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No tricks all treats!

Roast’s spooky menu set the scene for our Halloween breakfast network yesterday at Borough Market. We were greeted by an extremely creative assortment of carved pumpkins guarding the bar area, not including Sue and her friend!


Photo (3)

After
introductions, and delicious pumpkin pancakes with maple syrup and bacon, our
discussion was opened by thinking about what the biggest impact is on work
right now.  Connections were made on a
number of common themes.

Many
of our attendees yesterday face the challenge of change.  These included personal job and sector
changes, managing staff expectations during periods of re-structure, as well as
wider business transformation and expansion.   

 

The
theme of technology was widely debated.   
This led onto the issue of compliance and risk when managing information
and data, as well as managing the expectations of users in different sectors.  Whilst the academic sector faces the
challenge of a 24 hour open access culture, the banking sector is faced with being
able to minimise risk to its databases. 

The
old chestnut of the IT department was widely discussed, how they need to work
in partnership with knowledge, information and records departments and develop
more of an awareness of what the users actually need from their technology.

The
subject of staffing was of course of particular interest to Sue and I.  Being Halloween I was most delighted to
capture the words ’new BLOOD’ crop up in conversation! How can we attract,
train and retain it?  As many services
are outsourced/off shored how can we co-ordinate consistency in work and
minimise differences in culture, as well as bridge skills gaps.  For new professionals entering the industry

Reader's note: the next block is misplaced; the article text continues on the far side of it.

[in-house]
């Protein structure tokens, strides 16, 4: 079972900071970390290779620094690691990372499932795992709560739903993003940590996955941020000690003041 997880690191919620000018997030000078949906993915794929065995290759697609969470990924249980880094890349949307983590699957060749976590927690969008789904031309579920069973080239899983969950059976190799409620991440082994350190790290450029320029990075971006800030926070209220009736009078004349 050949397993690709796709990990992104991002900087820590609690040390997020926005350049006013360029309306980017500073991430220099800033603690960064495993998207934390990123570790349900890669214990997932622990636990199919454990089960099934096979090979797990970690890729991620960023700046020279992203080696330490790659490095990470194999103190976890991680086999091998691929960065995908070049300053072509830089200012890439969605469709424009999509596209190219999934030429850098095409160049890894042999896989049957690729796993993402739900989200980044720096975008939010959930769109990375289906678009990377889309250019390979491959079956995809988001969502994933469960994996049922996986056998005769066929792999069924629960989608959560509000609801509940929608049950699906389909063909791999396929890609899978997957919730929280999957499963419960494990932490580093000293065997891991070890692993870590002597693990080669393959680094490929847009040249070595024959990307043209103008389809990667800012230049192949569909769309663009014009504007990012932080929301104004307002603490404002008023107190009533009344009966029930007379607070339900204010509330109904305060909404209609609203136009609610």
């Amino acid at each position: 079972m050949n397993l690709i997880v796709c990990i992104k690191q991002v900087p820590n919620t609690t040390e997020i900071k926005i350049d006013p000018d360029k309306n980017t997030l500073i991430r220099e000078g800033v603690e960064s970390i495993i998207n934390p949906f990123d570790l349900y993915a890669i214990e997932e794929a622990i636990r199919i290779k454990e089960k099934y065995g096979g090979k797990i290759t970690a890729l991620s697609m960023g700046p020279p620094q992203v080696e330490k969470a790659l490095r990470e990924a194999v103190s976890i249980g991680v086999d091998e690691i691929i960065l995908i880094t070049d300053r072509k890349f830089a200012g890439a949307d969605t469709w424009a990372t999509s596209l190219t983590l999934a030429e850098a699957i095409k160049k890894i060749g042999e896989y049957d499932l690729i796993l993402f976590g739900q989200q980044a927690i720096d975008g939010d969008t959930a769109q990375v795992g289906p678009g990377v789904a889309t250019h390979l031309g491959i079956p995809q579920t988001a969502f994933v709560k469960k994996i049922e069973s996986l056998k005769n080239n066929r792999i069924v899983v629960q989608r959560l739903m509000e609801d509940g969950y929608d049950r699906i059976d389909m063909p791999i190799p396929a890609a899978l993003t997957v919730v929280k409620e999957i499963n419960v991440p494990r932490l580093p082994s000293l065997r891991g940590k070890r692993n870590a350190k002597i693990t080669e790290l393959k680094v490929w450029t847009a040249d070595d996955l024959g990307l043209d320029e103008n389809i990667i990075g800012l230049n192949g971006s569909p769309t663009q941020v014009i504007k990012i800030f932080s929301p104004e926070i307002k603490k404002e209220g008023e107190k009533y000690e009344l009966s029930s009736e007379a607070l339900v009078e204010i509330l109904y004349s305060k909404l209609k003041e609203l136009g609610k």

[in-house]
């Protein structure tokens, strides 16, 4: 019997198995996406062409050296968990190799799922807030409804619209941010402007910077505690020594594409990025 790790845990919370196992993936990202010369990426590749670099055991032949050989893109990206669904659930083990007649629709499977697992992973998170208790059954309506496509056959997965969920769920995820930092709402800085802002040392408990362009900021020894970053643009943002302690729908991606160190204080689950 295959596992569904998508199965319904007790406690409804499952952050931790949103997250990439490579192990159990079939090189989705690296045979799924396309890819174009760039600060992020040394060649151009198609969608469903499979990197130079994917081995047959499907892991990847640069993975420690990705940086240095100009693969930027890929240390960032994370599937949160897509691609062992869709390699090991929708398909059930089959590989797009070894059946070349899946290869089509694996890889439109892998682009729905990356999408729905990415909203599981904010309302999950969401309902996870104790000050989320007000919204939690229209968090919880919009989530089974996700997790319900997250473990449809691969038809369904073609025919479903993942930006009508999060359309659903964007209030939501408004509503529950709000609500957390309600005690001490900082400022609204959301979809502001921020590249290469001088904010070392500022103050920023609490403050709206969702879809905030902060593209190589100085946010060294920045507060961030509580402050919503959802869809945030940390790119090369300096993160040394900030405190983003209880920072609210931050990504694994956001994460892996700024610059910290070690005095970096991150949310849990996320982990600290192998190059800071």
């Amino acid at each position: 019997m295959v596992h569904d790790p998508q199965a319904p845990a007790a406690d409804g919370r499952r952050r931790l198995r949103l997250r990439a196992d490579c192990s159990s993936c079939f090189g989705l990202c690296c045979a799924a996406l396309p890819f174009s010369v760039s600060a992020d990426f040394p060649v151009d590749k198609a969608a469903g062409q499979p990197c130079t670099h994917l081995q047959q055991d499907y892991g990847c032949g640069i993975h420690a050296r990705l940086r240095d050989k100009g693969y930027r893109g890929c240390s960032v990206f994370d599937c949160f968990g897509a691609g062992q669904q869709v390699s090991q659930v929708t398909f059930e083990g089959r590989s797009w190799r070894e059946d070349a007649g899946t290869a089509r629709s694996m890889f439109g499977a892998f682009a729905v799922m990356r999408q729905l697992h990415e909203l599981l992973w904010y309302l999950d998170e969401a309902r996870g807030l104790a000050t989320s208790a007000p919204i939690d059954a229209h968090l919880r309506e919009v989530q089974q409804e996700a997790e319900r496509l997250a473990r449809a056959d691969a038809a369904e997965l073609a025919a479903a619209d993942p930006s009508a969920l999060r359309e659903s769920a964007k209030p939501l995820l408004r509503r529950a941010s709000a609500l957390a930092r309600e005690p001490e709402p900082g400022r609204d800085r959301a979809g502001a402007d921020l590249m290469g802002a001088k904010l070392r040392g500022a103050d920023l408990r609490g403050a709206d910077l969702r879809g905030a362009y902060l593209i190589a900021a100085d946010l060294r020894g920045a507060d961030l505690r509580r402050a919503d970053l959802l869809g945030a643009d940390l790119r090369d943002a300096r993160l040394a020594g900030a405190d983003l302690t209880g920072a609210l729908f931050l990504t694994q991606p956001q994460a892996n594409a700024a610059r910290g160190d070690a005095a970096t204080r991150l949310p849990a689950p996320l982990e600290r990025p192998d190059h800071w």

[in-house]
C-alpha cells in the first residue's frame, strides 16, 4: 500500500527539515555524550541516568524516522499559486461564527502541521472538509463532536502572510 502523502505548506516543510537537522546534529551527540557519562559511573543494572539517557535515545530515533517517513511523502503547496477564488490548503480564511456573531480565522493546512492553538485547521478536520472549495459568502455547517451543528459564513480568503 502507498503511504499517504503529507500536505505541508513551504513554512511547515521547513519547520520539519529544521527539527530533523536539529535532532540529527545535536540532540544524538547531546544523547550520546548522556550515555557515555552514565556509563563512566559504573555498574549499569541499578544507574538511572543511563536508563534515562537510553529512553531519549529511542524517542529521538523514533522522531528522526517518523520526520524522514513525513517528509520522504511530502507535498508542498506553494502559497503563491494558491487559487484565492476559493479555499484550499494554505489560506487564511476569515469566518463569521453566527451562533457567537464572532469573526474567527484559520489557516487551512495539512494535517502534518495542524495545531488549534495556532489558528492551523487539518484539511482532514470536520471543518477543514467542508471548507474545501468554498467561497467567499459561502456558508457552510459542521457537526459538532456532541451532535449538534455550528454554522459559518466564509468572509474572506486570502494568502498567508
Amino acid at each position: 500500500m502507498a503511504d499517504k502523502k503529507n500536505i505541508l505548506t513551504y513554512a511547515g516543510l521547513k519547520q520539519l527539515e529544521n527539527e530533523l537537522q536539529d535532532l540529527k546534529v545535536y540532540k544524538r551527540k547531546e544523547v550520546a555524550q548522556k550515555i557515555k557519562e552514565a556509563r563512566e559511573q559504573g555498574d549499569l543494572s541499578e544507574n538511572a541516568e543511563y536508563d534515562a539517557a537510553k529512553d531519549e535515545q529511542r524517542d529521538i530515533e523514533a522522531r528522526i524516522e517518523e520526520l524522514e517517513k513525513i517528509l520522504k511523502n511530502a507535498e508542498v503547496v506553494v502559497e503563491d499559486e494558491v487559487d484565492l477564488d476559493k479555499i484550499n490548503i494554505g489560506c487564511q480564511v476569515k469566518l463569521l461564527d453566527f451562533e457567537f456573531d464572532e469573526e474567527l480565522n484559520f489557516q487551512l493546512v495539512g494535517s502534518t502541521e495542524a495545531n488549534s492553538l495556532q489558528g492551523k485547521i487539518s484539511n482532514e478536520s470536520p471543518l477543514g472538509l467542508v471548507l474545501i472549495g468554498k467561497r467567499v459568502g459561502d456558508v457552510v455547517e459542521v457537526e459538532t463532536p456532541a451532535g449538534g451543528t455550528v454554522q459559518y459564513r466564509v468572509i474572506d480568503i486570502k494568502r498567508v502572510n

it is essential that they have an excellent commercial focus.  In fact some new recruits to the industry,
both in research and records and archive roles, have been taken from non
traditional information backgrounds.        
       

It
was interesting to hear some new phrases used to describe the current
challenges of the industry –

‘Not
invented here’ syndrome – the need for individuals to take responsibility for
their own work and data

‘Next
generation staffing’ – new skills needed following the trend for out
sourcing/off shoring

We
concluded:

·        
How global we are becoming as an industry
and the challenges that this will present in the future.

·        
The interesting diversity of backgrounds
but commonality of issues we face across sectors.

·        
Our adaptability as professionals to move
across sectors, despite an often common resistance from recruiters to be open
minded to candidate’s backgrounds.

·        
Amazement at how on the whole the insurance
industry is still based on paper.

Once
certainty however is that change is continuous.

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